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NEWS
October 11, 1989 | From Associated Press
Leaders of a political movement in the southern republic of Azerbaijan suspended on Tuesday a rail strike that choked off supplies of fuel, food and housing supplies to neighboring Armenia, a member said. "We decided in a directive to open the railroad to Armenia as of 2200 (10 p.m.)," said Ingilap Aslanov, a member of the grass-roots People's Front, in a telephone interview from the Azerbaijani capital, Baku. He said the strike was suspended until Oct.
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NEWS
October 15, 1991 | JONATHAN PETERSON, TIMES STAFF WRITER
The railroad station where trains used to whistle by with food and other precious cargo is ghostly quiet. Somewhere over the brown hills of Azerbaijan, which rise just beyond this grape-growing village, thousands of Armenia-bound rail cars have screeched to an unscheduled halt. In its moment of national liberation, land-locked Armenia must scramble just to survive. "When they close down the railroads, Armenia gets nothing," said Babken Araktyan, the deputy chairman of Armenia's Parliament.
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NEWS
January 20, 1990 | ESTHER SCHRADER, SPECIAL TO THE TIMES
It was cold, and Ria Minassian was serving a cold supper to her family, trying to preserve gas for the stove. Outside in the street, which is usually crowded with traffic, there were few cars. Motorists were preserving their fuel, too. "The situation is so difficult," Minassian said to a visitor. "I am afraid that one of these days I won't find food for my family. But we have had so many bad things happen to us these last two years that our hearts are getting hard. We can't even cry."
NEWS
January 20, 1990 | ESTHER SCHRADER, SPECIAL TO THE TIMES
It was cold, and Ria Minassian was serving a cold supper to her family, trying to preserve gas for the stove. Outside in the street, which is usually crowded with traffic, there were few cars. Motorists were preserving their fuel, too. "The situation is so difficult," Minassian said to a visitor. "I am afraid that one of these days I won't find food for my family. But we have had so many bad things happen to us these last two years that our hearts are getting hard. We can't even cry."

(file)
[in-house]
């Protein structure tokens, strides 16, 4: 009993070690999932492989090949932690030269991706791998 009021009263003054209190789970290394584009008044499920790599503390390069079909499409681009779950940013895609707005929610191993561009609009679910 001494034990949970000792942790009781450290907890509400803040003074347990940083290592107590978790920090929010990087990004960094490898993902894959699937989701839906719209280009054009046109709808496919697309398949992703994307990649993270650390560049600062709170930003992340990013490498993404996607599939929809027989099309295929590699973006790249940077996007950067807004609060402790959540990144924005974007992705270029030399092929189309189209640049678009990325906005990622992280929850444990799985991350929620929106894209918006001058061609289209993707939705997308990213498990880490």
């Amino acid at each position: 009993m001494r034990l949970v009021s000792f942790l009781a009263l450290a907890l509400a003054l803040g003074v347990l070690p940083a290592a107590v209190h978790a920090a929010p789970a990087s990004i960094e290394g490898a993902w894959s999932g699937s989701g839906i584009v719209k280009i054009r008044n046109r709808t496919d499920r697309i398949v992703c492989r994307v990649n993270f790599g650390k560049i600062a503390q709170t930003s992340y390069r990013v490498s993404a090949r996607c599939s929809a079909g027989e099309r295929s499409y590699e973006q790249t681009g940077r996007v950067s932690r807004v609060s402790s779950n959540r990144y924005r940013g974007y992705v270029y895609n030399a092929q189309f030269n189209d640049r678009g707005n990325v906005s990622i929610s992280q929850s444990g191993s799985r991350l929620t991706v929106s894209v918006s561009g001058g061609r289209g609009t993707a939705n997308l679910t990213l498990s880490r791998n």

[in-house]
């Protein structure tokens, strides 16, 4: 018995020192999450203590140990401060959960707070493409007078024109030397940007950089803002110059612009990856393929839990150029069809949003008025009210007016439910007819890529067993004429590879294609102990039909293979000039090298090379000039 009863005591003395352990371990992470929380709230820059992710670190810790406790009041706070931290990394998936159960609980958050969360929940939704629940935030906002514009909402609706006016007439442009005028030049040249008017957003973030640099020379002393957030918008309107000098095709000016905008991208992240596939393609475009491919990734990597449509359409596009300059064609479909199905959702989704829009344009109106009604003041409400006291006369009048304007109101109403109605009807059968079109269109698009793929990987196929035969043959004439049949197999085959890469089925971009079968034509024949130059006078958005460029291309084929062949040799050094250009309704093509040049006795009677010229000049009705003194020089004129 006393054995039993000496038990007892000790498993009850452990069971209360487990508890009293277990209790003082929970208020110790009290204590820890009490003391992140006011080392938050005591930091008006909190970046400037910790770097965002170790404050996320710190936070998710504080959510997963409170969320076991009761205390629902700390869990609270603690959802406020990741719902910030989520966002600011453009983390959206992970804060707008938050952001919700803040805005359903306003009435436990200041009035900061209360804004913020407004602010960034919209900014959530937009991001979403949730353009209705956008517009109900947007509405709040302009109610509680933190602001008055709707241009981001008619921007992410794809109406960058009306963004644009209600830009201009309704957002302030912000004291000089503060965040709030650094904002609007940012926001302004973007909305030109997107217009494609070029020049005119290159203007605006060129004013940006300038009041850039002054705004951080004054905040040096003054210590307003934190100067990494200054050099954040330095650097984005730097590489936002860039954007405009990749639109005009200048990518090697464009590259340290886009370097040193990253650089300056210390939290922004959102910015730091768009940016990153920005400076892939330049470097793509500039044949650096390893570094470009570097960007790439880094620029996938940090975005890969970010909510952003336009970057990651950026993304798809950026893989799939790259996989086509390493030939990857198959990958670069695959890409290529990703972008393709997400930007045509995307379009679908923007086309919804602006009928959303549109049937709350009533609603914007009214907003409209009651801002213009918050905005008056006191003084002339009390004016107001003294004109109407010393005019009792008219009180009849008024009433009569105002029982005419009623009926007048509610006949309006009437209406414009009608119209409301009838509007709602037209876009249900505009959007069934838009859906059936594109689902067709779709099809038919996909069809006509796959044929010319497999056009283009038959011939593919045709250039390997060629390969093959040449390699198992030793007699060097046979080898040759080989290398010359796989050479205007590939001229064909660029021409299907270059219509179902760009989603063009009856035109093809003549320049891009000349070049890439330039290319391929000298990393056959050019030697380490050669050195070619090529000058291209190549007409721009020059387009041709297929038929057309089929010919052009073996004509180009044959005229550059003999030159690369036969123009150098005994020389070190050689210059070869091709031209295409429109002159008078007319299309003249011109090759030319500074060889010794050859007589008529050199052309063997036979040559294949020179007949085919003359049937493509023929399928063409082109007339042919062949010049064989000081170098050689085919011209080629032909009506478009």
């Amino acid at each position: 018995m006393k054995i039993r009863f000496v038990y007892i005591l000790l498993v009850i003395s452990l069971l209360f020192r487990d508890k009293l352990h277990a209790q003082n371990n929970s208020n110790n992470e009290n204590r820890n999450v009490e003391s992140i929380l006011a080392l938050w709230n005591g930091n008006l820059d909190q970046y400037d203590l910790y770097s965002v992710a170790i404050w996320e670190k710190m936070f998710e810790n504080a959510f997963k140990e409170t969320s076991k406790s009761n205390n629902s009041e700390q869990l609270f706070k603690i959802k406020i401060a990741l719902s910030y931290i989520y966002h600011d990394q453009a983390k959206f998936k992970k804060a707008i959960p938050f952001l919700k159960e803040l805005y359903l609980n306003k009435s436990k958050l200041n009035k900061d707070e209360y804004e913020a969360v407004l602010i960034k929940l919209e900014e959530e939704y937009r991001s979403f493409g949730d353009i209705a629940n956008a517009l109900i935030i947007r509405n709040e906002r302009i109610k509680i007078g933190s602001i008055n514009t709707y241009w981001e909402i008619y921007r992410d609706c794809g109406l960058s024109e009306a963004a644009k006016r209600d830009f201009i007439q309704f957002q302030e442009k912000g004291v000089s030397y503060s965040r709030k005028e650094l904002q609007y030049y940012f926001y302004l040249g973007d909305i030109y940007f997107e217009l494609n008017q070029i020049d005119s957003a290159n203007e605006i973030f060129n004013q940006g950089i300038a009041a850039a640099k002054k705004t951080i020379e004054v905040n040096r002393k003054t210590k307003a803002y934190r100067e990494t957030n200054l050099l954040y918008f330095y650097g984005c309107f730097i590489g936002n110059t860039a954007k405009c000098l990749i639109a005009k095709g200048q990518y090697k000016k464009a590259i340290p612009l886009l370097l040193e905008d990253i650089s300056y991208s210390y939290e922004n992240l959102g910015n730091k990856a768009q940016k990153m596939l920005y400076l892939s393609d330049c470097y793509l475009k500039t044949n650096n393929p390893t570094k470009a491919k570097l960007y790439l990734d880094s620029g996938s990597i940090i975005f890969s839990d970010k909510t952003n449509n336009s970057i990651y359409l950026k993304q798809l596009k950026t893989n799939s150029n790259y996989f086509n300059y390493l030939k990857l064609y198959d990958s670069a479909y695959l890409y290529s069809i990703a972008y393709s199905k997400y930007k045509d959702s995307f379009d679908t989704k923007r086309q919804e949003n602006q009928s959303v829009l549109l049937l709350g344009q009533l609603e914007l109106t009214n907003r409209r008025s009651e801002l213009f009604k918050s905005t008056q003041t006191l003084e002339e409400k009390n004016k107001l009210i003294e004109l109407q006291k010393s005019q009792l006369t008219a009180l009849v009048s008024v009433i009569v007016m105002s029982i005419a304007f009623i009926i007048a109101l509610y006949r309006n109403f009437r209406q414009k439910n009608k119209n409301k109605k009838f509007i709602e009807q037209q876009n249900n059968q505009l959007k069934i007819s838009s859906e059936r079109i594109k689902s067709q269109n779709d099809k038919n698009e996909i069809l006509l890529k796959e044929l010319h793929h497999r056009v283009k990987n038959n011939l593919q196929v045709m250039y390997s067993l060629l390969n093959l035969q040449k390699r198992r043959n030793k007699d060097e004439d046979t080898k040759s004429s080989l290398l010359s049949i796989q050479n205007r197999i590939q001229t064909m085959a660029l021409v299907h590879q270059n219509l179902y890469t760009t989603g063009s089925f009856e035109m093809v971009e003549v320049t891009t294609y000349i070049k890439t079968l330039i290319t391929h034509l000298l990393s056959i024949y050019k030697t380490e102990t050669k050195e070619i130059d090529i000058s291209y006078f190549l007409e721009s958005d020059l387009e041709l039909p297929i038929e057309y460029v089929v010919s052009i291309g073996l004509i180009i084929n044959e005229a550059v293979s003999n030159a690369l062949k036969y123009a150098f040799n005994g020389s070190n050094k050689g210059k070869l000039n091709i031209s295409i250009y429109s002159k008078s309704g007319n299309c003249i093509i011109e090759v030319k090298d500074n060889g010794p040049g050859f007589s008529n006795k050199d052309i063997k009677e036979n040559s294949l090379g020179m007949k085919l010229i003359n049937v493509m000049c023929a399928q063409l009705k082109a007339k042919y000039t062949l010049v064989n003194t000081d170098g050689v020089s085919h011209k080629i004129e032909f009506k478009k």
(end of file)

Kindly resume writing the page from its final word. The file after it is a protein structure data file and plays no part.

NEWS
October 15, 1991 | JONATHAN PETERSON, TIMES STAFF WRITER
The railroad station where trains used to whistle by with food and other precious cargo is ghostly quiet. Somewhere over the brown hills of Azerbaijan, which rise just beyond this grape-growing village, thousands of Armenia-bound rail cars have screeched to an unscheduled halt. In its moment of national liberation, land-locked Armenia must scramble just to survive. "When they close down the railroads, Armenia gets nothing," said Babken Araktyan, the deputy chairman of Armenia's Parliament.
BUSINESS
July 23, 2007 | Marc Lifsher, Times Staff Writer
In the summer of 2003, budget-cutting California lawmakers closed state trade promotion offices in London, Hong Kong, Mexico City and other world business centers, a dozen in all. But they voted to keep one open -- in Yerevan. That's in Armenia. Responding to an enthusiastic pitch from California's large and influential Armenian American community, the Legislature passed a law creating the California-Armenia Trade Office.
NEWS
October 11, 1989 | From Associated Press
Leaders of a political movement in the southern republic of Azerbaijan suspended on Tuesday a rail strike that choked off supplies of fuel, food and housing supplies to neighboring Armenia, a member said. "We decided in a directive to open the railroad to Armenia as of 2200 (10 p.m.)," said Ingilap Aslanov, a member of the grass-roots People's Front, in a telephone interview from the Azerbaijani capital, Baku. He said the strike was suspended until Oct.
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